Make / Model Search

Future models - Ford - Falcon

Ford Falcon set for 20 per cent fuel gain

EcoBoosted: Ford of Europe's S-Max is one of two people-movers to get the 2.0-litre EcoBoost four-cylinder engine that will also be offered in the Ford Falcon by 2011.

Ford’s EcoBoost four-cylinder debuts in Europe with 8.1L/100km fuel efficiency

17 Dec 2009

FORD’S planned four-cylinder Falcon is set to make fuel-efficiency gains of about 20 per cent over the current 4.0-litre six-cylinder models, judging from figures quoted for the first large-car application of the 2.0-litre EcoBoost engine in Europe.

If the figures translate to the Australian application, the 2011 EcoBoost Falcon will be well placed to out-point not only its most thrifty local six-cylinder rivals, Holden’s 3.0-litre Commodore and the Toyota Aurion, but also the standard four-cylinder Toyota Camry.

The 3.0-litre Commodore has a combined figure of 9.3 litres per 100km, while Toyota local contenders, the Aurion and Camry, have figures of 9.9L/100km and 8.8L/100km respectively.

However, the four-pot Falcon will still fall short of the new Camry Hybrid, which Toyota claims will achieve an official combined fuel figure in the low sixes when it is launched in February.

27 center imageFrom top: Ford S-Max, Galaxy and EcoBoost engine.

According to data released by Ford this week, the EcoBoost STCi engine – to make its debut in Ford of Europe’s Mondeo-based S-Max and Galaxy people-movers at the Brussels motor show in January – returns a combined fuel consumption figure of 8.1L/100km, compared with the Ford Falcon’s best current figure of 9.9L/100km in models fitted with the upmarket six-speed automatic transmission.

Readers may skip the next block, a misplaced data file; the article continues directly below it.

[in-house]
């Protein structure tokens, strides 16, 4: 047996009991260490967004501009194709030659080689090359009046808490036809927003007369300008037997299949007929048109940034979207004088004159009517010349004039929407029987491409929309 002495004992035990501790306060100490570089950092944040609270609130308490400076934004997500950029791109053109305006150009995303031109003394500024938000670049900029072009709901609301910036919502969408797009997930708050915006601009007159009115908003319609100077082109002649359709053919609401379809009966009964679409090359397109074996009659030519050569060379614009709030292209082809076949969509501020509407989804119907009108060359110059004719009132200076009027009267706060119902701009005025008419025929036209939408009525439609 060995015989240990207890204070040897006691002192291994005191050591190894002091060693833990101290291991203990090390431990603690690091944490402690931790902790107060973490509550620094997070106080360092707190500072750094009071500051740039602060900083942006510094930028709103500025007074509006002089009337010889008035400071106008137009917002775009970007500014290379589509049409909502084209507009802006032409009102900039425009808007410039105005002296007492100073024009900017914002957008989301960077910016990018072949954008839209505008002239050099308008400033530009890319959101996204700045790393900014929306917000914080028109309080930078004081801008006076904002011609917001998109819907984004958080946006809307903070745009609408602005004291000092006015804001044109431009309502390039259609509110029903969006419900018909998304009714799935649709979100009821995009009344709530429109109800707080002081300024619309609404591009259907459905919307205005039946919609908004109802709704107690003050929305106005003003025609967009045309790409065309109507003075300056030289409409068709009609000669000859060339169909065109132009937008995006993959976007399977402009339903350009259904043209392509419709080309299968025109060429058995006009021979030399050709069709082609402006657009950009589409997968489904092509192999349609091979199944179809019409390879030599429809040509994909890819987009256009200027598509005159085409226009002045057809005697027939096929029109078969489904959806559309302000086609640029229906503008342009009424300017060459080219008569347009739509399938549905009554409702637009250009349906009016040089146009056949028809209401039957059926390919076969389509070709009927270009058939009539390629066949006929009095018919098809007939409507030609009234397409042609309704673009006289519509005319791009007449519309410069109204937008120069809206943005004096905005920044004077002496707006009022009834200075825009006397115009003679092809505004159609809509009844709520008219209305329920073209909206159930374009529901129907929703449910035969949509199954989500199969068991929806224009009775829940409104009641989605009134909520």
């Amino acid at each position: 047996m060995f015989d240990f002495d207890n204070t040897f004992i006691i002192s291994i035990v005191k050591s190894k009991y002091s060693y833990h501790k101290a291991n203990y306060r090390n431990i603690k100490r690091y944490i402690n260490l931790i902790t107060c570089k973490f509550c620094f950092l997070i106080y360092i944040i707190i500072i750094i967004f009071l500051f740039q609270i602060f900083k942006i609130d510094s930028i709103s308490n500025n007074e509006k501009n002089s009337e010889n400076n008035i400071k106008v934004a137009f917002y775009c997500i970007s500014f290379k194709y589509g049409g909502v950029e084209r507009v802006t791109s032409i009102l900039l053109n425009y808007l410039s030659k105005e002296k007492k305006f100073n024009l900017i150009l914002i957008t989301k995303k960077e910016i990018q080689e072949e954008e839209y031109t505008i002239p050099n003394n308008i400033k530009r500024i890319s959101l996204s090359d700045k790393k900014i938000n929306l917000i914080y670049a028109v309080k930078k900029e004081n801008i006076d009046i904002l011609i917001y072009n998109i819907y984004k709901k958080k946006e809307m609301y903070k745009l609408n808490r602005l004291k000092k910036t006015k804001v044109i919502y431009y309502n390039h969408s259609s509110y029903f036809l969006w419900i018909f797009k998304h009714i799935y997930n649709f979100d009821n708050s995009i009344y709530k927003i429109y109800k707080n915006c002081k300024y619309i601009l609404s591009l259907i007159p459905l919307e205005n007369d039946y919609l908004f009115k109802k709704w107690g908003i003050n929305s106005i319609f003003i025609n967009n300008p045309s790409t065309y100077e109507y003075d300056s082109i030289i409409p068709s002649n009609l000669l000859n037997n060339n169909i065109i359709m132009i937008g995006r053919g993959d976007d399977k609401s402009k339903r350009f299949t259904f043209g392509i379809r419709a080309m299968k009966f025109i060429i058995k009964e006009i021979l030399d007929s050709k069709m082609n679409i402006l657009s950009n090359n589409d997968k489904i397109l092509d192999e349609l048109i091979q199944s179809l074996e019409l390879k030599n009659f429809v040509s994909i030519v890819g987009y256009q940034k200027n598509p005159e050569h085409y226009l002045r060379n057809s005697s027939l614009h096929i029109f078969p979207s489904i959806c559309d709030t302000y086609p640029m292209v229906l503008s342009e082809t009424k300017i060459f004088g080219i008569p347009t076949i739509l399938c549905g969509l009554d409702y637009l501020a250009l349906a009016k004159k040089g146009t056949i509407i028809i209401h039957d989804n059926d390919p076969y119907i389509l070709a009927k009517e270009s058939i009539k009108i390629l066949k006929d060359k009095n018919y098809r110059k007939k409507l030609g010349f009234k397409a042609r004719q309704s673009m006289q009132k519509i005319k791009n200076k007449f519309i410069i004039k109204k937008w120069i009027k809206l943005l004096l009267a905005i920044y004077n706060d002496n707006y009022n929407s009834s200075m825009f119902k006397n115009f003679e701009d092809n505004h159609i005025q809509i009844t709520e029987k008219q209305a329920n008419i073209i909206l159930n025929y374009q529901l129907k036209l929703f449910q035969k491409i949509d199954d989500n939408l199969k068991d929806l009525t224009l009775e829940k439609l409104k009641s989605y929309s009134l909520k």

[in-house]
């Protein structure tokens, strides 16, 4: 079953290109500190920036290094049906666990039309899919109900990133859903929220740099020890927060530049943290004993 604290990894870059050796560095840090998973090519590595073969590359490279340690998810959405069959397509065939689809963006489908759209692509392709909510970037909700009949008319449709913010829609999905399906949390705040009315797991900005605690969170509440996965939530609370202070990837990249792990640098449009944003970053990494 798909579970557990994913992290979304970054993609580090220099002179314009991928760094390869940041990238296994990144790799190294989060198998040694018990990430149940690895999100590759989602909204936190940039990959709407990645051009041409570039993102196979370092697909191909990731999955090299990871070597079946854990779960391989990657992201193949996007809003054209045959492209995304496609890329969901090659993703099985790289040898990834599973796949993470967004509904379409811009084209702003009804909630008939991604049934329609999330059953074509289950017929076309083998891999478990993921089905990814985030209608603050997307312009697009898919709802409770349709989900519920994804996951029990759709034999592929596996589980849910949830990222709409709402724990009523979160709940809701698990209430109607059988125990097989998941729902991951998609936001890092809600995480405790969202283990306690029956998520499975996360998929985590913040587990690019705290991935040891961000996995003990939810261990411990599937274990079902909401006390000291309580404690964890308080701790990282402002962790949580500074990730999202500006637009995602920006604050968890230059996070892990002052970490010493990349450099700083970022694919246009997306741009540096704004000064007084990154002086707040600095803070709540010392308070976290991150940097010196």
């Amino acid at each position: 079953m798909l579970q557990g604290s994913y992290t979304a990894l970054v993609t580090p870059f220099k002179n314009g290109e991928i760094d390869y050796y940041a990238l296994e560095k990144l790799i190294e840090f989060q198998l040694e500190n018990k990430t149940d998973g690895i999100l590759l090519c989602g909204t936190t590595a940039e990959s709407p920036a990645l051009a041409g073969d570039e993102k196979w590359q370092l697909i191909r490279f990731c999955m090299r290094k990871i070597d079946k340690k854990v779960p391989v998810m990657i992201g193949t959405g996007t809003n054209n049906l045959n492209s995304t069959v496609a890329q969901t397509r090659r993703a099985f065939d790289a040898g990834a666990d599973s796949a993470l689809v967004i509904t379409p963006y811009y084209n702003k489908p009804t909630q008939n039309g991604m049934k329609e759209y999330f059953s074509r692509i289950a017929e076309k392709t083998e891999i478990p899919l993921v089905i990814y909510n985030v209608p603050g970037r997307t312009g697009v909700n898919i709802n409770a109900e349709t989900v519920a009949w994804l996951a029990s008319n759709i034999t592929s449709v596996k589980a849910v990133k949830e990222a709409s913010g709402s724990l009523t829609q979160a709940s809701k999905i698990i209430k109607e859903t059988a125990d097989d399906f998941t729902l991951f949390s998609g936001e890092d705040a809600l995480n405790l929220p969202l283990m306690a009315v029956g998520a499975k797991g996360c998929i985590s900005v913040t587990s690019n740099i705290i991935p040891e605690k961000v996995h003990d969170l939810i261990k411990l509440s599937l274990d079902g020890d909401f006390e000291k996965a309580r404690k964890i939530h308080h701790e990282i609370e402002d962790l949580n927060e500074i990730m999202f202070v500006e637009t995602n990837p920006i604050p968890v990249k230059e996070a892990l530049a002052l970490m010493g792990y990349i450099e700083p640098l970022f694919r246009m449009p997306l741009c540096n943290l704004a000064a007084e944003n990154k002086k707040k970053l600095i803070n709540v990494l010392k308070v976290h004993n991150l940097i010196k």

The fleet-friendly Falcon XT base model, with its standard five-speed auto transmission, is thirstier, returning a combined fuel consumption test figure of 10.5L/100km.

Although Ford Australia cautions that the European version of the engine will not necessarily be the same as the Falcon unit – which will almost certainly have more power than the 149kW quoted for S-Max and Galaxy – much of the technology of turbo-charged, direct-injection engine is set to arrive in the four-cylinder Falcon to be launched in 2011.

The Falcon will be the first rear-drive application of the 2.0-litre EcoBoost engine which Ford is rolling out globally, along with 1.6-litre version and a 3.5-litre V6. The latter is being pitched as a V8 alternative in cars such as the Taurus, Flex and Lincoln MKS and MKT.

The twin European people-movers will get the 2.0-litre EcoBoost engine in the first quarter 2010 as part of a facelift to be revealed on January 16 in Brussels, near Ford’s Genk plant that makes them alongside the Mondeo.

The engine will be offered standard with Ford’s latest Powershift dual-clutch transmission – a gearbox that is almost certain to be matched to the engine in its Falcon guise to maximise fuel efficiency.

At 1600kg, the S-Max is about 100kg lighter than the current six-cylinder Falcon, which weighs in at 1704kg, but that bulk will be pared considerably, courtesy of the smaller all-aluminium engine and lighter transmission, bringing it close to the S-Max’s mass.

While Ford Australia has not given specifics of power and torque outputs for the Falcon four-cylinder engine, Ford is clearly shaping up to produce more than one 2.0-litre EcoBoost engine variant with a number of performance levels for a number of applications.

While the engine in the S-Max generates 149kW and 300Nm, Ford’s vice-president of global powertrain engineering Barb Samardzich announced a 172kW/325Nm version in July.

This North American variant – a more likely starter in the Falcon than the Euro – is said to deliver 20 per cent fuel efficiency improvements over large six-cylinder engines, which is in line with a low 8.0L/100km fuel figure for the Australian large car.

Even with the higher output of the North American engine, peak power figures would be short of all local six-cylinder rivals in the 190-210kW range, but ahead of the 117kW output of the standard four-cylinder Camry.

However, the low-boost turbo and direct-injection characteristics of the EcoBoost engine are said to be tuned to maximise low-end torque, meaning it could well surprise in launch feel and urban performance.

The Road to Recovery podcast series

Read more

Click to share

Click below to follow us on
Facebook  Twitter  Instagram

Ford models

Catch up on all of the latest industry news with this week's edition of GoAutoNews
Click here